In addition to the resource of our own Meadows Museum, one of the largest and most comprehensive collections of Spanish art outside of Spain, Art History students at SMU have the benefit of an extraordinary range of major museums. Only a handful of American cities have art collections and museum architecture that compare with those in Dallas and Fort Worth.
The Amon Carter Museum, housed in a recently expanded building by Philip Johnson, has one of the world’s best collections of American photography and a very strong collection of American paintings and sculpture.
The Dallas Museum of Art has an encyclopedic collection of over 30,000 objects with strengths in the areas of American silver and furniture, contemporary European and American art, Indonesian textiles, Etruscan jewelry, and African, Pre-Columbian, and south Asian art.
The Kimbell Art Museum is one of the world’s premiere art museums. Housed in Louis Kahn’s seminal building, this small collection of 300 works offers a wide-ranging survey of European, Asian, Latin American, and African art of the highest quality.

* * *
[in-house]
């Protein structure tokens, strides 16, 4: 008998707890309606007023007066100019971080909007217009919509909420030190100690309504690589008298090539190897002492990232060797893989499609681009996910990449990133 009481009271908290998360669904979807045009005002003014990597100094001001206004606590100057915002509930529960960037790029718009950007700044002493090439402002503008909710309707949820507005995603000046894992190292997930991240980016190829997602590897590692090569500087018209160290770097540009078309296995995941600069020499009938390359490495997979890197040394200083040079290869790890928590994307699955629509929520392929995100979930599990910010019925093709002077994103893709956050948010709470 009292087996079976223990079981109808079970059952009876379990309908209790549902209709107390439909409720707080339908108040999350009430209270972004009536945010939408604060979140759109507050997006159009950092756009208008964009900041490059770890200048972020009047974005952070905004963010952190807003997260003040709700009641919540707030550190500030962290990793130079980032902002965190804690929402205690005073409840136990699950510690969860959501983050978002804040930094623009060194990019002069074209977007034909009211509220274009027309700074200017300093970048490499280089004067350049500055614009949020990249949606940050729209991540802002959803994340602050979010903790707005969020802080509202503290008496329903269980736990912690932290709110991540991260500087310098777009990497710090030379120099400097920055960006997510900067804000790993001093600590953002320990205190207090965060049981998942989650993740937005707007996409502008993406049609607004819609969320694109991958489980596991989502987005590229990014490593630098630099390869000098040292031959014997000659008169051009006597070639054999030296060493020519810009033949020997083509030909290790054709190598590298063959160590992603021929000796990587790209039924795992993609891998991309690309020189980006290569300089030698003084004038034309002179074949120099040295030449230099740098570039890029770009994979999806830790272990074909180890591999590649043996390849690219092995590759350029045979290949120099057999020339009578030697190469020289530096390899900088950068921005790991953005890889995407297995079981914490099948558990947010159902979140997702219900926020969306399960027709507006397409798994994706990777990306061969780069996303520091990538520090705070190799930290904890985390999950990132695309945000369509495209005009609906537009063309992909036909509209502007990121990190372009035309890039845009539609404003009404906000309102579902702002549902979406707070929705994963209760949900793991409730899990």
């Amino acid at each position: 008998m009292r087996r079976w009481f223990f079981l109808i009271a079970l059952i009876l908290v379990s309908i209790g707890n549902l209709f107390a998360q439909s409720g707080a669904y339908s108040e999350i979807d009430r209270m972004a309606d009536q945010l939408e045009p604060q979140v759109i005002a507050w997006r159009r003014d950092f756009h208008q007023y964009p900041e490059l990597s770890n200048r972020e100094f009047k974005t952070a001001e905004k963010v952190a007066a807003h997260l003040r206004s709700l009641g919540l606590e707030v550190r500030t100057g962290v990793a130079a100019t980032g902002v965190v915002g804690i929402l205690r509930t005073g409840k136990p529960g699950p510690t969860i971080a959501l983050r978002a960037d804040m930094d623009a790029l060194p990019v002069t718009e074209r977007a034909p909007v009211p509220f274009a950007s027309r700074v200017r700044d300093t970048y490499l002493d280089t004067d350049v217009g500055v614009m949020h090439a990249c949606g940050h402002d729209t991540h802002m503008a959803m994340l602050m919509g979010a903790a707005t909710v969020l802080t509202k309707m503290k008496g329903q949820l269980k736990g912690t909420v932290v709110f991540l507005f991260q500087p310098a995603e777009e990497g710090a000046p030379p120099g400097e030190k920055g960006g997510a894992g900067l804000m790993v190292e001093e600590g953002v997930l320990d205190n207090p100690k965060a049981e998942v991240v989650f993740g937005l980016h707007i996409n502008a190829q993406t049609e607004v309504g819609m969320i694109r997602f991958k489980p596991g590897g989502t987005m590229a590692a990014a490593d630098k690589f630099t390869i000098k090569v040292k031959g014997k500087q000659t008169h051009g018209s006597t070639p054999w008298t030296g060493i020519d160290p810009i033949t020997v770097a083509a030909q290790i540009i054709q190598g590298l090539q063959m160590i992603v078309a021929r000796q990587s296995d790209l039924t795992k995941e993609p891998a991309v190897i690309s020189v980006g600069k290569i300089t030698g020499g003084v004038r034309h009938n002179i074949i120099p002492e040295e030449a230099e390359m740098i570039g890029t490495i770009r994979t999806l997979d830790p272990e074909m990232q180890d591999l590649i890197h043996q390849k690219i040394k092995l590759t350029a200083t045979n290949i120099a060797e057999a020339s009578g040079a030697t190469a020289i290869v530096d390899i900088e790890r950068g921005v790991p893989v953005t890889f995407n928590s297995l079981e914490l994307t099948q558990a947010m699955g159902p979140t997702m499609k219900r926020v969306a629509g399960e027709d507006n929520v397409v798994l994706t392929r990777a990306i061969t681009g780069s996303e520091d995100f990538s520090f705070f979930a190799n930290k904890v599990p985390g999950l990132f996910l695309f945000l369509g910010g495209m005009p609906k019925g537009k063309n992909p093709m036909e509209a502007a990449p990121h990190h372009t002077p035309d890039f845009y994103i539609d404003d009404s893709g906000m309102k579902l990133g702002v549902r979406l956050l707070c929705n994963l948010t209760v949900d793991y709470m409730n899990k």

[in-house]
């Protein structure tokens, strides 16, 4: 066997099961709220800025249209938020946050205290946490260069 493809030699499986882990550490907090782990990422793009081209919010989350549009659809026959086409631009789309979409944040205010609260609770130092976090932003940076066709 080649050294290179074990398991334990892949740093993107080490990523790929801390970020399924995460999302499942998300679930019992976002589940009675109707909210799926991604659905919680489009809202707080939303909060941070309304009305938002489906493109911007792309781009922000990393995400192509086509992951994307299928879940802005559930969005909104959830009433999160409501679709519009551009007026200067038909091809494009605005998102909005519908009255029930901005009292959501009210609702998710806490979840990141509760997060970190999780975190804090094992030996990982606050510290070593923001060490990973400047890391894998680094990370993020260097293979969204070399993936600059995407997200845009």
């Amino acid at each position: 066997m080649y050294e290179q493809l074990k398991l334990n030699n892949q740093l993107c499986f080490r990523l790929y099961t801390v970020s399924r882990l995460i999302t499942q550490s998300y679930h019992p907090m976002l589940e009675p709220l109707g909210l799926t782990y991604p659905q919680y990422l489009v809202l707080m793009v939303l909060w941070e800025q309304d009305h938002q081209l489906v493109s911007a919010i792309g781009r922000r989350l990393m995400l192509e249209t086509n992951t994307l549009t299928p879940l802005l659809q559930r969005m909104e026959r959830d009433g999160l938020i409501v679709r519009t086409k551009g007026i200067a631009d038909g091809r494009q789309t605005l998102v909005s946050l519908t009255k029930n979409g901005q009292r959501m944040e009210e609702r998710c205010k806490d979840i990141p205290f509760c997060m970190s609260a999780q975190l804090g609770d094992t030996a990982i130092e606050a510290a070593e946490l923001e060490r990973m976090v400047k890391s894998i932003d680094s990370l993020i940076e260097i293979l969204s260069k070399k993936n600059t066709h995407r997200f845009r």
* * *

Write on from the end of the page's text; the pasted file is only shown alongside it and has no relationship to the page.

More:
The Fort Worth Modern is housed in an impressive new building by Tadao Ando and has a fine collection of post-1945 paintings, sculpture, photographs, and video by such artists as Francis Bacon, Donald Judd, Jackson Pollock, and Andy Warhol.
The Nasher Sculpture Center, designed by Renzo Piano, contains a stellar collection of modern sculpture that includes works by Picasso, Matisse, Giacometti, David Smith, Henry Moore, Richard Serra, and Alexander Calder.
Dallas also is home to several first-rate private collections of contemporary art : the Marguerite and Robert Hoffman Collection includes significant work by Joseph Beuys, Joseph Cornell, Marcel Duchamp, Willem de Kooning, Jasper Johns, Ellsworth Kelly, Gerhard Richter, Mark Rothko, Sol Lewitt, Cy Twombly, and Louise Bourgeois; the Deedie and Rusty Rose Collection emphasizes sculpture, modern furniture, and handmade objects and includes among the artists represented Ana Mendieta, Bruce Nauman, Sigmar Polke, Robert Ryman, Richard Tuttle, and Franz West; and the Cindy and Howard Rachofsky Collection and House, distinguished by its concentrations in Arte Povera and Minimalism. Moreover, the Rachofsky House was designed by Richard Meier to showcase and rotate this extensive art collection.